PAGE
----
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Get Ready to Vote: Things to Plan Before Nov. 6

MassVOTE gives tips on what to plan for on election day.

Information courtesy of MassVOTE
 
For many reasons, including a wave of new voter registrations and the hard-fought, close race between Scott Brown and Elizabeth Warren, MassVOTE projects record-breaking voter participation in Massachusetts. More than 1 in 4 voters will be either a new voter or a person who hasn’t voted since 2008. 

Here's advice to make sure your vote counts.

Know where to go. You may be voting in a different place from previous years. Go to wheredoivotema.com and enter the address where you are registered or call 1-800-462-8683. Don’t vote in the wrong place – your ballot will not be counted.
 
Know how you’ll get there. Will you walk? Take a bus? Drive? Get directions now, not on Election Day.
 
Know who will be with you. All your neighbors are voting, too.  Expect a short wait, especially if you vote during morning or evening rush hours. Polls are open from 7 a.m. to 8 p.m.
 
Know what to expect. When you walk in, you will be asked for your name and address, and then you will be given your ballot. Take your time to fill it out.  When you finish, you will be asked for your name and address again. Then you slide your ballot into the voting machine. That’s it.
 
Don’t be late, be there by 8. If you are in line at 8 p.m., you will be allowed to vote. After 8 p.m., you won’t be able to vote. Don’t take the risk – arrive early.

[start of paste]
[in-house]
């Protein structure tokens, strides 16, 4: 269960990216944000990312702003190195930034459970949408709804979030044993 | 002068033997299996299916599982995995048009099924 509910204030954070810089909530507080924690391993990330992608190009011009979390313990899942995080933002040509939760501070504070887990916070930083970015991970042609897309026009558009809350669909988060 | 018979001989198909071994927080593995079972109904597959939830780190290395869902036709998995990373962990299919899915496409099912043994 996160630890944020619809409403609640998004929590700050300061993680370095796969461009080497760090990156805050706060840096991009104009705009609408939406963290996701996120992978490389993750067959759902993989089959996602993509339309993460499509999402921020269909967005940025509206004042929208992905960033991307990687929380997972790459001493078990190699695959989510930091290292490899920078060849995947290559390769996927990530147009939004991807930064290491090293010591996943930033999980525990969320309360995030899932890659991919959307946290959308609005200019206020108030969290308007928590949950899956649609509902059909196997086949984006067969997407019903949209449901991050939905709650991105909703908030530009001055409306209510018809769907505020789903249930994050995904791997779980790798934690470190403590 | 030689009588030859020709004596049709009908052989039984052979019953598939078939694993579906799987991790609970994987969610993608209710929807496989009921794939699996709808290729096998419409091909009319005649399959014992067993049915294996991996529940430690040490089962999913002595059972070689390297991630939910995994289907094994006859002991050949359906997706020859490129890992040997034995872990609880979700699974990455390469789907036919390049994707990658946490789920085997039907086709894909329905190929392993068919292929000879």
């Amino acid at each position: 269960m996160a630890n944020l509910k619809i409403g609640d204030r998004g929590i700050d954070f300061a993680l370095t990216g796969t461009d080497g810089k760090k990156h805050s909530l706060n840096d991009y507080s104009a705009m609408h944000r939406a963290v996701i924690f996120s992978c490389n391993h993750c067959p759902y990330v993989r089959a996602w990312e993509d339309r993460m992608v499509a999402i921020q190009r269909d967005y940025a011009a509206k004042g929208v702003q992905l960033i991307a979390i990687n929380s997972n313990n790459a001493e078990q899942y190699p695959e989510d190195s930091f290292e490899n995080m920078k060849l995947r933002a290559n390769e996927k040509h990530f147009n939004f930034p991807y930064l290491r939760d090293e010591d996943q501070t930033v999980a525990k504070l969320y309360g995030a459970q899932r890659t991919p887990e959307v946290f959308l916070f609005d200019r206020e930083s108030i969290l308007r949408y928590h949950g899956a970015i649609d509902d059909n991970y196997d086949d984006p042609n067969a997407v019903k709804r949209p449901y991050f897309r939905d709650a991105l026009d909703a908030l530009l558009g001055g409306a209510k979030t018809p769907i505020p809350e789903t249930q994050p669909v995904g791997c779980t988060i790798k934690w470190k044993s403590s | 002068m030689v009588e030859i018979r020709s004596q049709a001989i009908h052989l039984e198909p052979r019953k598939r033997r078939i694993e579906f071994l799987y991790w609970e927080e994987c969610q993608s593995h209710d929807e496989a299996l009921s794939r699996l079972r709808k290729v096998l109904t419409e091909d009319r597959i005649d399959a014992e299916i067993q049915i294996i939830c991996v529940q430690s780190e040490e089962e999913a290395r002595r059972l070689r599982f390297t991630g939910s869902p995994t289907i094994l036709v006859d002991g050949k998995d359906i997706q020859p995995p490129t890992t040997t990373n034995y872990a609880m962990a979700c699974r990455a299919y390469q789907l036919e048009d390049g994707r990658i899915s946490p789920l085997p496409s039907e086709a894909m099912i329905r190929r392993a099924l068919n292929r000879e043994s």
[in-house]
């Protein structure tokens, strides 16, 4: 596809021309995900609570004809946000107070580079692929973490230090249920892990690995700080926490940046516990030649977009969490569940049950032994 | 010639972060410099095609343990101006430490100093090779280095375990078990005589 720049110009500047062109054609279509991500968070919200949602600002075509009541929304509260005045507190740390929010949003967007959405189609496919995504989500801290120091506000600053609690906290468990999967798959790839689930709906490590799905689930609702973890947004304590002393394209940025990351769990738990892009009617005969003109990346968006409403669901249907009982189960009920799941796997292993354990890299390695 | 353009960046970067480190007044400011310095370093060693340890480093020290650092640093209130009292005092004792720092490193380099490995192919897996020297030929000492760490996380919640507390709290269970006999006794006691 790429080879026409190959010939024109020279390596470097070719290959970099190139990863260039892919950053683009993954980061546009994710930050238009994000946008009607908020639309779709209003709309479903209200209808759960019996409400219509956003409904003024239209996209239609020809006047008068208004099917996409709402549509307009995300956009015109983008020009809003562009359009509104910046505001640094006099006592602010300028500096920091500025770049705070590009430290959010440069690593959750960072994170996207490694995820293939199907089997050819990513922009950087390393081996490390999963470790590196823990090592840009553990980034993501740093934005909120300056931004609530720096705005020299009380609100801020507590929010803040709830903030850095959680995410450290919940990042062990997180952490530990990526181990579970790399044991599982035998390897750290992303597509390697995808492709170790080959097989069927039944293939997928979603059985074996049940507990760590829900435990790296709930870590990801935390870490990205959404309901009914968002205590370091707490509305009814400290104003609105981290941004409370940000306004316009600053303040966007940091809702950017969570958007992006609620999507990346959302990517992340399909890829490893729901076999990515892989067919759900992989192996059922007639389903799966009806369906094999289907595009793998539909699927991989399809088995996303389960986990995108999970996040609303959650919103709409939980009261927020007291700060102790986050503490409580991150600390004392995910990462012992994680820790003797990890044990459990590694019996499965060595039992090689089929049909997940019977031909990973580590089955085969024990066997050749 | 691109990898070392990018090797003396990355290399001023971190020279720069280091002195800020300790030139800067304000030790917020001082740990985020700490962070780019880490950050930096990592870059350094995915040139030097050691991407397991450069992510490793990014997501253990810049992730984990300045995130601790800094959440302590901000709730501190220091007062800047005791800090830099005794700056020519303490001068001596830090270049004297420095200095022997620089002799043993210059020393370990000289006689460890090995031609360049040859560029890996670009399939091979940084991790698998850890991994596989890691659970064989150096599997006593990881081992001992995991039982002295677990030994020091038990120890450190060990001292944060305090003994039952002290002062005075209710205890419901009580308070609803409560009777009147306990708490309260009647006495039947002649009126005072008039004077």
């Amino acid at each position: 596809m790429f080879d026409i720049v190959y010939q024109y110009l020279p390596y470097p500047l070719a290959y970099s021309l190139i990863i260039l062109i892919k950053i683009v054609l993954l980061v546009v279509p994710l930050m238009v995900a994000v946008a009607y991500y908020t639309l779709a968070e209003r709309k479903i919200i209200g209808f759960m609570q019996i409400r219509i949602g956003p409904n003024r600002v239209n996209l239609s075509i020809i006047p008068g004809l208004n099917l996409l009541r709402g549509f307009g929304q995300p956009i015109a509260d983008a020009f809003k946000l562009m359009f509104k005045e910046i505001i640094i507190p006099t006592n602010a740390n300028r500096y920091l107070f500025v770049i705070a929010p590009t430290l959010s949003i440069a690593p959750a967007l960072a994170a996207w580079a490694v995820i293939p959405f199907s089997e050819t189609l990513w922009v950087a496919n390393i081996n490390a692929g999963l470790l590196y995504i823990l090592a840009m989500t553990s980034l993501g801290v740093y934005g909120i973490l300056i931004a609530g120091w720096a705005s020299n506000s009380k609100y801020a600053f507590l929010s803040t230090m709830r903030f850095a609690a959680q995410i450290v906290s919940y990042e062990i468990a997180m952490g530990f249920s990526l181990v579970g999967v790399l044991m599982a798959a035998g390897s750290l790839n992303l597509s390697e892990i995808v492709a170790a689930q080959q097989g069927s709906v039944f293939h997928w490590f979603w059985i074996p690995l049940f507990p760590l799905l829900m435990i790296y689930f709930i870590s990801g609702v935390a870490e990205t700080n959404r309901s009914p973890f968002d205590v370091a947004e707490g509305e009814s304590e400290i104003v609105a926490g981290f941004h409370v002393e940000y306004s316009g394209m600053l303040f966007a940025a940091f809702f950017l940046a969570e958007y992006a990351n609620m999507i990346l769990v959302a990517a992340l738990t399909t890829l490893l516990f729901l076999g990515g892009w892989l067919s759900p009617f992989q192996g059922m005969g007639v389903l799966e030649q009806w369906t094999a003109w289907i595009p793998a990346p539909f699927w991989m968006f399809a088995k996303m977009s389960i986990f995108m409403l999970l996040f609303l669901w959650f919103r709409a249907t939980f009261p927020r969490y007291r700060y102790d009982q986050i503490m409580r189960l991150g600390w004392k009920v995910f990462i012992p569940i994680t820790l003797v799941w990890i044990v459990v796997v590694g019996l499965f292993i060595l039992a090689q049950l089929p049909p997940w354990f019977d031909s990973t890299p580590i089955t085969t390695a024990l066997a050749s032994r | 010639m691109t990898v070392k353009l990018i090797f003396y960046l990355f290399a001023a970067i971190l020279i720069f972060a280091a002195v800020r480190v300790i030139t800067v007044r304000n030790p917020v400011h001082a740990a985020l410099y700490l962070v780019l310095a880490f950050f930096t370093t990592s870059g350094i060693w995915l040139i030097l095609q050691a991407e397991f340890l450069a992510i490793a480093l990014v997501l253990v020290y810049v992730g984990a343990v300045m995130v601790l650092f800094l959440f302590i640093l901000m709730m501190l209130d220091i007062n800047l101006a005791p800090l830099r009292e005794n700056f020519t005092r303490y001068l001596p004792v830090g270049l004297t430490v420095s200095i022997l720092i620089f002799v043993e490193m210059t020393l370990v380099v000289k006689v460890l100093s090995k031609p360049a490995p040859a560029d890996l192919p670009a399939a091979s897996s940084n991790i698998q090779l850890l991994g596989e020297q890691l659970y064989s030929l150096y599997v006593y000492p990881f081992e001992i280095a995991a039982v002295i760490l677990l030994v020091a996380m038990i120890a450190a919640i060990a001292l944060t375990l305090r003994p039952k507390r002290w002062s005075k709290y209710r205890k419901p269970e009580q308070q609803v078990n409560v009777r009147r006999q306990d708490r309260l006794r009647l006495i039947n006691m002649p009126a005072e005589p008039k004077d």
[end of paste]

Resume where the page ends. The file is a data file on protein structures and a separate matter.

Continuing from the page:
Don’t get fooled by false myths.  It doesn’t matter if you have unpaid parking tickets or a criminal record, if you are on probation or on parole, or if you are homeless. Every free, registered citizen has the right to vote in Massachusetts.
 
Bring a friend or your child. No child care? No problem. You can bring most anyone you choose with you into the polls. Bringing your child is a great way to teach them to be responsible.
 
Bring ID.  Most people don’t need it, but bring it just in case. Your ID does not need to have a photo, but it does need to show the address where you are registered. A MA license will work, but so will a paycheck, a recent utility bill or a bank statement. Know that if you don’t bring ID, you still have the right to vote.
 
Vote early.  If you can’t get to the polls because of illness, disability, or religious belief, or if you’ll be out of town on Election Day, vote absentee.  You can vote absentee in person at your city or town hall until noon on Monday.
Know your choices. Your ballot will probably be double-sided and have multiple pages. You don’t have to vote in every race – but don’t accidentally miss voting for ballot questions or races that matter to you.  You have the right to get up to two replacement ballots if you make a mistake. 

See your ballot at www.wheredoivotema.com

Learn about the major ballot questions at www.massvote.org/questions  

Poll workers are there to help.  There will be about half a million people voting for the first time.  If you need help for any reason, you have the right to get help from the poll workers. If you have any problem voting, call 866-OUR-VOTE, the national nonpartisan Voter Assistance Hotline sponsored by the Lawyers Committee for Civil Rights under Law.

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